Patent application title: SURVEY SYSTEMS AND METHODS USEABLE WITH MOBILE DEVICES AND MEDIA PRESENTATION ENVIRONMENTS
Susan Jennifer Robinson (Atlanta, GA, US)
Alexandra Mazalek (Atlanta, GA, US)
Sam Edwin Mendenhall (Atlanta, GA, US)
Vedrana Novosel (Cary, NC, US)
Georgia Tech Research Corporation
Class name: Operations research or analysis market data gathering, market analysis or market modeling market survey or market poll
Publication date: 2013-04-18
Patent application number: 20130096985
Exemplary survey systems and methods include a survey server and a survey
application. The survey application may be installed, or otherwise
executable, on remote computing devices. The survey server may deliver
surveys to the remote computing devices through the survey application.
An exemplary survey includes at least one quantitative query coupled with
at least one qualitative query. The quantitative query may be associated
with two or more predetermined answer options. The qualitative query may
provide an option to include a user-provided entry. For example, the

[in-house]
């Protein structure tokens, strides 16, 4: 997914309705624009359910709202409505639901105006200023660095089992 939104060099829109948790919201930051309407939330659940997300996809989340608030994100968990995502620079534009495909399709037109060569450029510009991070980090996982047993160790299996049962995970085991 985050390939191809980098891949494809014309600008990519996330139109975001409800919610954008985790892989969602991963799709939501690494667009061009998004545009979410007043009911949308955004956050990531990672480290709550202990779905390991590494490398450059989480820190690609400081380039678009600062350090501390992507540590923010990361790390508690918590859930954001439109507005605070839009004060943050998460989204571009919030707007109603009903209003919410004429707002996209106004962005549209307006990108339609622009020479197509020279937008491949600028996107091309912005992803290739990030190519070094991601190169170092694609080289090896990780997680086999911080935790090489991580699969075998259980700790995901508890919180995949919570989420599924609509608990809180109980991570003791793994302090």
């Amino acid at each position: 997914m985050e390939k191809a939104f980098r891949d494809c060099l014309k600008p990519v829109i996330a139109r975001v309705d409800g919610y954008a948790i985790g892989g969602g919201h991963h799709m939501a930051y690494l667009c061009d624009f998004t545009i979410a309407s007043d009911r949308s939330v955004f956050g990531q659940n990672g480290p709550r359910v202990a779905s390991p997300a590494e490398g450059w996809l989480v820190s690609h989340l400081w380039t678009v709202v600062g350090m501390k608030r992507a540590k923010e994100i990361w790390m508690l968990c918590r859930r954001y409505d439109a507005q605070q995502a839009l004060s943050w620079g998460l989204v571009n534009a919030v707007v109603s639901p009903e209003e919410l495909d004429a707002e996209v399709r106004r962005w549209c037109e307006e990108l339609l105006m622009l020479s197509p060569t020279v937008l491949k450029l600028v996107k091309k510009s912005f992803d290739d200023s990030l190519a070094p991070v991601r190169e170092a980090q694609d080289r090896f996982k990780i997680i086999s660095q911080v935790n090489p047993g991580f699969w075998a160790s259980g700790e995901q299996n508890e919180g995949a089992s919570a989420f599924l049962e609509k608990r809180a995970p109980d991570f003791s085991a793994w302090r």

user-provided entry may be a video or audio recording captured by the
remote computing device running the mobile survey application. The mobile
survey application may transmit the survey response, including with the
user-provided entry, and the user location back to the survey server for
analysis or display. Other embodiments of the survey systems and methods
are also disclosed herein.
1. A survey system comprising: a survey server configured to transmit a
survey to a plurality of remote computing devices, and to receive a
plurality of responses to the survey from the plurality of remote
computing devices, wherein the survey comprises: at least one
quantitative query, each quantitative query providing two or more
predetermined answer options; and a qualitative query coupled with the
quantitative query and providing an option to include a user-provided
entry not selected from a set of predetermined answer options; and a
survey application executable on the plurality of remote computing
devices and configured to present the survey to a plurality of users at